What are the lasting implications of the COVID-19-necessitated pivot to online courses?

According to our data, 20% percent of students are already questioning whether or not they plan to go to school in the fall as a result of this pandemic, and students are 25% more likely to go to a school that has a strong online program now than they were just 90 days ago. Schools finally have to acknowledge that they’re ill-prepared for this, but they better get prepared because significant numbers of schools are going to go out of business if they don’t. 

We suddenly find ourselves in conversations with entire state school systems about whether or not Chegg can provide that necessary support because education is going to have to be on demand, meaning it can’t only be at a scheduled time. People’s lives don’t work that way anymore, particularly now when they might have lost their jobs and may have to start working part-time or in the gig economy. College also has to be way more affordable, and it has to be accessible. Colleges can’t just broadcast lectures, they have to be interactive. The professor needs to understand the technology and how to utilize it. Schools need to look at data—they need to see which students are engaged and how they’re engaged. And there have to be online support systems to enable people to learn. The way this ends positively is if major state universities and community colleges realize that students ought to be able to choose between in-person and online classes or a hybrid of both. Students should be allowed to binge their education. The number one reason other than money that people don’t get educated is the time that it takes. And the reason it takes so much time is because 95% of a college student’s time on campus is spent outside of the classroom.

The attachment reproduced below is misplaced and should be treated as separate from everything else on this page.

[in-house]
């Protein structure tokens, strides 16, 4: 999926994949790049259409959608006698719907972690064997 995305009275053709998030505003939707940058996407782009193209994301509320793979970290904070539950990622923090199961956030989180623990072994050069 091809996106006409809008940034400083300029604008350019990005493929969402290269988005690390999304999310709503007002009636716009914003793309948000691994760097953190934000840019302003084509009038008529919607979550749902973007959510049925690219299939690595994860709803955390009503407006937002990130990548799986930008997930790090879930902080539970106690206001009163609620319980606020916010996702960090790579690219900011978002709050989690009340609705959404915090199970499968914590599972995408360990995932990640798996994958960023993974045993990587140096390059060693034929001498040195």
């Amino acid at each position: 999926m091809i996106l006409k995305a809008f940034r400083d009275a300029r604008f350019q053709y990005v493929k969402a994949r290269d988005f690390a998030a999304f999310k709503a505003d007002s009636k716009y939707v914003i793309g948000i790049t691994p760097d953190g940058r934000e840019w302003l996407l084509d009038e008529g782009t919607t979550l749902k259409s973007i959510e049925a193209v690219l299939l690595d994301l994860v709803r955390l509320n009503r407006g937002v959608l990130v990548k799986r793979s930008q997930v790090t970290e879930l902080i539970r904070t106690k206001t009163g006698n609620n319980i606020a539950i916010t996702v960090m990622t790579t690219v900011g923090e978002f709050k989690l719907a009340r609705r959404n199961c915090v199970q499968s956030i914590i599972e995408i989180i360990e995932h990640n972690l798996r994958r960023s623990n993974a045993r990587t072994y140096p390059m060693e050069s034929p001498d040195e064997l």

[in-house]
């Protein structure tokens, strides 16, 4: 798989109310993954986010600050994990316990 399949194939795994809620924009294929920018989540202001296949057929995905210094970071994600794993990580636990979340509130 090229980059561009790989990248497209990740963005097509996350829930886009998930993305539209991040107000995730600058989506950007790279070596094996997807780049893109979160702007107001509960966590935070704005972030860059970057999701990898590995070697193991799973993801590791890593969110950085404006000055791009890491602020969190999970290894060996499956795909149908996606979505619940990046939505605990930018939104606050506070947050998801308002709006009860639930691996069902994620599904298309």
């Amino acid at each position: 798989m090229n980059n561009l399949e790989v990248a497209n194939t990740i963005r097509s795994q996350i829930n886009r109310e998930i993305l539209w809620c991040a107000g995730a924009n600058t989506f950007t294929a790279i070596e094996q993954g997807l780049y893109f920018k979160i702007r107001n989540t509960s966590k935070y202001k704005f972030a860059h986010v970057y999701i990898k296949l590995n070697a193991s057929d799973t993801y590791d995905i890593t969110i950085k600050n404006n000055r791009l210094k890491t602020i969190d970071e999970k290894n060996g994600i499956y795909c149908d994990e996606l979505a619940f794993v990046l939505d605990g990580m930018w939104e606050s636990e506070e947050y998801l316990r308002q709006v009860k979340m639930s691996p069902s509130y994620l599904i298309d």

We binge-watch our favorite shows, right? Why can’t we binge chemistry or geometry?

But do you retain information as well if you binge it? Students are always told not to cram.

Different students learn differently. On Chegg, we allow you to watch a video if you want or we let you do a step-by-step solution if you want. We let you ask any question. 

You said you’ve been having conversations with state education systems that are unsure of what to do right now. What specific fears are they expressing?